16th Habitat Film Festival to play host to 30 directors, 27 languages over 10 days

New Delhi: The 16th edition of the Habitat Film Festival, which opened in the national capital on Friday, will offer film enthusiasts what its organisers described as a “360-degree experience”.

The ten-day festival at the India Habitat Centre will see the screening of films as varied as the Manoj Bajpayi-starrer ‘Joram’, which is now an international festival circuit favourite, to undiscovered gems in the Bodo, Tulu and Maithili languages, and from Manipur, which is yet to recover from the aftermath of the ethnic riots that wracked the state last year.

Varun Grover’s ‘All India Rank’ and Vetrimaaran’s Tamil film ‘Viduthalai Part 1’ are two of the other much-anticipated films on the Festival roster.

Festival spokesperson Vidyun Singh said the event will feature a curated selection of feature films, documentaries and short films. As many as 27 languages will be represented at the event.

Speaking about the Festival’s heritage, Singh said, “The standout feature of the festival is that it is the only one of its kind in the country that is dedicated solely to pan-Indian cinema. When we began this in 2006, there were really no platforms for regional cinemas, and independent cinema, and people mostly got to see mainstream cinema.”

A familiar presence in the city’s cultural circuit, Singh said the festival was launched “to be able to provide a platform for independent and regional cinema”.

Singh said, “Over time regional cinema has found its place, not just in India but in the world. It is a very special kind of cinema because independent filmmakers address non-formulaic topics and issues.”

She added: “And so there is a much deeper understanding now of issues that may not be mainstream issues, but nonetheless, they affect us and resonate with people.”

A very important aspect of the festival, Singh pointed out, is that “we have a special segment dedicated to documentary cinema, because documentaries and short films are gaining a very large and loyal audience.”

The Festival will additionally feature a book launch and a workshop dedicated to writing and production workshops. So, for aspiring filmmakers, there is more to do than “just coming to see the movies”, Singh said.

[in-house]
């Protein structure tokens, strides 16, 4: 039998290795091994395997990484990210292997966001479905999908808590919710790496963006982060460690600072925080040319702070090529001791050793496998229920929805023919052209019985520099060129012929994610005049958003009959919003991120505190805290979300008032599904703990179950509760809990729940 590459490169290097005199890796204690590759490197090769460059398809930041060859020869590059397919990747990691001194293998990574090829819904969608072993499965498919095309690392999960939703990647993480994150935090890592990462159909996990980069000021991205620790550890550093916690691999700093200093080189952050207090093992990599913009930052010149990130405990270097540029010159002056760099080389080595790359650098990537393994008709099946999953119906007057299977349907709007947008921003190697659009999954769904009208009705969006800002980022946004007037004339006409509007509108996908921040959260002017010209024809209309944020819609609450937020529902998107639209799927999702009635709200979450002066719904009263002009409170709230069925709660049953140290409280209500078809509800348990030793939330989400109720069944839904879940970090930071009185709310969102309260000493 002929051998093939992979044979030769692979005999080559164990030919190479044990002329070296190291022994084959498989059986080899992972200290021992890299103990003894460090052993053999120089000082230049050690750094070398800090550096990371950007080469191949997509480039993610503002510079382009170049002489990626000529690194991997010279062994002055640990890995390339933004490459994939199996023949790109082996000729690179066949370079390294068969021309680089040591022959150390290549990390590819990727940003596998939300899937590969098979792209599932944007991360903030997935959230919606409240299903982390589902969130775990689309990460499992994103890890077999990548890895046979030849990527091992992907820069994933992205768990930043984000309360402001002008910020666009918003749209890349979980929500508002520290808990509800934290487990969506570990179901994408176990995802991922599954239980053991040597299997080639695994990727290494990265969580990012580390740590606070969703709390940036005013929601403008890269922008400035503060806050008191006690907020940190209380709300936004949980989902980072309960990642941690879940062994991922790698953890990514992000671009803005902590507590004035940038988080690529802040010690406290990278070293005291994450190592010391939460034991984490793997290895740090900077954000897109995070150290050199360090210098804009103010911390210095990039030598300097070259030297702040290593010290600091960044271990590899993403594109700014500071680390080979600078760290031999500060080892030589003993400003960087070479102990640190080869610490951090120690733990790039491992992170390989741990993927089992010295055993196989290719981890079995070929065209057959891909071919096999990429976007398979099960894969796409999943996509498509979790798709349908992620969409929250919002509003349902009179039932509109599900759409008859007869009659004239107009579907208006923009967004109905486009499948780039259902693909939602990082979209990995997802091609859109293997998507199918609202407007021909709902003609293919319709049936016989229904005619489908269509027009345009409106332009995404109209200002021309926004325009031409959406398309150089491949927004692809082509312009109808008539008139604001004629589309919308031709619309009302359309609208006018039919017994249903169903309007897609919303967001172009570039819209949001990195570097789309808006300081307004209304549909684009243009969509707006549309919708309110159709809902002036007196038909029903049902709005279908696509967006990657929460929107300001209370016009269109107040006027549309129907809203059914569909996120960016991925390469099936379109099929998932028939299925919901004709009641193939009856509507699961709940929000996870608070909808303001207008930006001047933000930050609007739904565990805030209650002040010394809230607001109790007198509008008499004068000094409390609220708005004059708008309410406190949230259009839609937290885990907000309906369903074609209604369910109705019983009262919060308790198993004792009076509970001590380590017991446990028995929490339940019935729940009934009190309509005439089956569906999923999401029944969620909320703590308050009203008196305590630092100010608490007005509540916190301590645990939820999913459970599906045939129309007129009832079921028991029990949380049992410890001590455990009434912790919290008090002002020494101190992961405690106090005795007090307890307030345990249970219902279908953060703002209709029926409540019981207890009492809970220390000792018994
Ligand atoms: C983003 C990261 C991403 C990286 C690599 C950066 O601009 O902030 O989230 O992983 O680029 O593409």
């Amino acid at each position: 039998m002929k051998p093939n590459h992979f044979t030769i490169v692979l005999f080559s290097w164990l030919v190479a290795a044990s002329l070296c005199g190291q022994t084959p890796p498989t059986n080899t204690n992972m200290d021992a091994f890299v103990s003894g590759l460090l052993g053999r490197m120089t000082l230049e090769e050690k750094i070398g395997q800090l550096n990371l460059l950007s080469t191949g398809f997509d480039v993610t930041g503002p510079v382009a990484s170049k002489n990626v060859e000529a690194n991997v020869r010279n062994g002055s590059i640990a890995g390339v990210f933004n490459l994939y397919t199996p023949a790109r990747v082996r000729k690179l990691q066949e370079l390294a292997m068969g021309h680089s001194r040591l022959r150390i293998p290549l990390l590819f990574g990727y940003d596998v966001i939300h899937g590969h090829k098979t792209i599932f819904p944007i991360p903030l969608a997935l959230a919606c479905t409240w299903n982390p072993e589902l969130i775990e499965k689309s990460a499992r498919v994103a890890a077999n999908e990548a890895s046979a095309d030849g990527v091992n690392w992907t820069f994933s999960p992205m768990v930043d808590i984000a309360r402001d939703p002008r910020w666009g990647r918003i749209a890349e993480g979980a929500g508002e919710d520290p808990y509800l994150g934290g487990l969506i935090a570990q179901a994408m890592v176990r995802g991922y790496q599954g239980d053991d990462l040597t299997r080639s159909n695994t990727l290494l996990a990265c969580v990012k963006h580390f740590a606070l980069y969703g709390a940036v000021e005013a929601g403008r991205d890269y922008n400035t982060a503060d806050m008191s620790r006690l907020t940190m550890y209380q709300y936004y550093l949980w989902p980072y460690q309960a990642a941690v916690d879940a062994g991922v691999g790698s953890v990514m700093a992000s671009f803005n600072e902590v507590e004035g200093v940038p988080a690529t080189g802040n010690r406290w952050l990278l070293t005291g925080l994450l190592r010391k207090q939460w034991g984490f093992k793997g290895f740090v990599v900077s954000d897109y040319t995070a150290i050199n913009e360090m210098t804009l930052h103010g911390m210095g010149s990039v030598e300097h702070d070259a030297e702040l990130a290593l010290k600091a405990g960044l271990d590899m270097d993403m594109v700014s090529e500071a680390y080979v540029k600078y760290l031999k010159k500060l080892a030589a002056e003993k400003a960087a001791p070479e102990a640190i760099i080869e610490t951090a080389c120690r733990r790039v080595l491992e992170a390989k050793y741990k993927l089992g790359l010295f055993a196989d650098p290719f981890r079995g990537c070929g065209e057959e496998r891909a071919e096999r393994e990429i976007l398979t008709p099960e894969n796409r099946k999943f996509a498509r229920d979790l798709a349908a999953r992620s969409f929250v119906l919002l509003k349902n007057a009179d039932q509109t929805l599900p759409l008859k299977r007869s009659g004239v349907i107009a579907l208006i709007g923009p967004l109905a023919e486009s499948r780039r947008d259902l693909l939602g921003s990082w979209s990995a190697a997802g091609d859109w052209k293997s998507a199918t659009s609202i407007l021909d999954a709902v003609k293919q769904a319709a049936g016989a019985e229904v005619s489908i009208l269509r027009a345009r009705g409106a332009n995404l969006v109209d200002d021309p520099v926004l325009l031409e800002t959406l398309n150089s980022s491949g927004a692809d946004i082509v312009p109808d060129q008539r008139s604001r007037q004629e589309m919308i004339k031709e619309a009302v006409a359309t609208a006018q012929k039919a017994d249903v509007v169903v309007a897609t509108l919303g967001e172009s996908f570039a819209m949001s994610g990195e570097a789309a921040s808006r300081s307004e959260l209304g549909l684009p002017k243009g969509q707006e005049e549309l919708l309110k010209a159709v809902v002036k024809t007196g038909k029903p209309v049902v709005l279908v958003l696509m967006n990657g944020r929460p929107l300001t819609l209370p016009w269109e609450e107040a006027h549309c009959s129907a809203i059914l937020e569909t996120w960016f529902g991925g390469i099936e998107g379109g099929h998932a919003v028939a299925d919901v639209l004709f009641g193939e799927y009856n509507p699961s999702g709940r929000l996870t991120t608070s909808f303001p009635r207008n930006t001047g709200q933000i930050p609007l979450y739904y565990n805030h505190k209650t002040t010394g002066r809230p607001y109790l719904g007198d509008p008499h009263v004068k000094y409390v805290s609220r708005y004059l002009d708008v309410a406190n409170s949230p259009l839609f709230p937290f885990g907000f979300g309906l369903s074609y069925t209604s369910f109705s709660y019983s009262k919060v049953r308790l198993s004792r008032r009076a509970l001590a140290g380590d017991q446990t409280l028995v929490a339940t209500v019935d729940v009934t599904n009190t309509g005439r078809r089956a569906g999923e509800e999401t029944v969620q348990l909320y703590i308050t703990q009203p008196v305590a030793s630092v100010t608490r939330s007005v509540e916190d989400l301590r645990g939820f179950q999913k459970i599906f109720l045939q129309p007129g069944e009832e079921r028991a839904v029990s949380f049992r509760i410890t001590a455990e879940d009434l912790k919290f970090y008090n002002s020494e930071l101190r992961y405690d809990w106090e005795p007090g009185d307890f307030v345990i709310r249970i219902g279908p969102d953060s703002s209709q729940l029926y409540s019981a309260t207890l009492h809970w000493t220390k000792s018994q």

Singh pointed to the ‘Kumar Shahani Retrospective’, which she said would be a “wonderful opportunity” to be able to get an insight into the work of the avant garde filmmaker from those who worked and collaborated with him, and knew him and his oeuvre intimately.

For the unversed, Shahani is best known for arthouse films such as ‘Maya Darpan’, ‘Tarang’, ‘Khayal Gatha’ and ‘Kasba’. At the Festival, his ‘Char Adhyay’ (based on Rabindranath Tagore’s novel), ‘Kasba’ (inspired by the short story ‘In the Ravine’ by the Russian playwright Anton Chekhov) and ‘Maya Darpan’ will be screened.

Also listed on the programme is an exhibition of iconic Hindi film posters and publicity material from the 1970s. It is supported by the National Film Archive of India (NFAI). Also listed is the launch of the anthology, ‘The Swinging Seventies: Stars, Style and Substance in Hindi Cinema’, jointly edited by Nirupama Kotru and Shantanu Ray Chaudhary.

Singh concluded by noting that more than 30 directors will attend the festival. Each film screening will offer an opportunity to interact with the director, she said. “The festival is more than just a series of screenings,” Singh said.

Also Read: See Pics: Yet Again, Actress Janhvi Kapoor Flaunts Her ‘Shiku’ Necklace At Event

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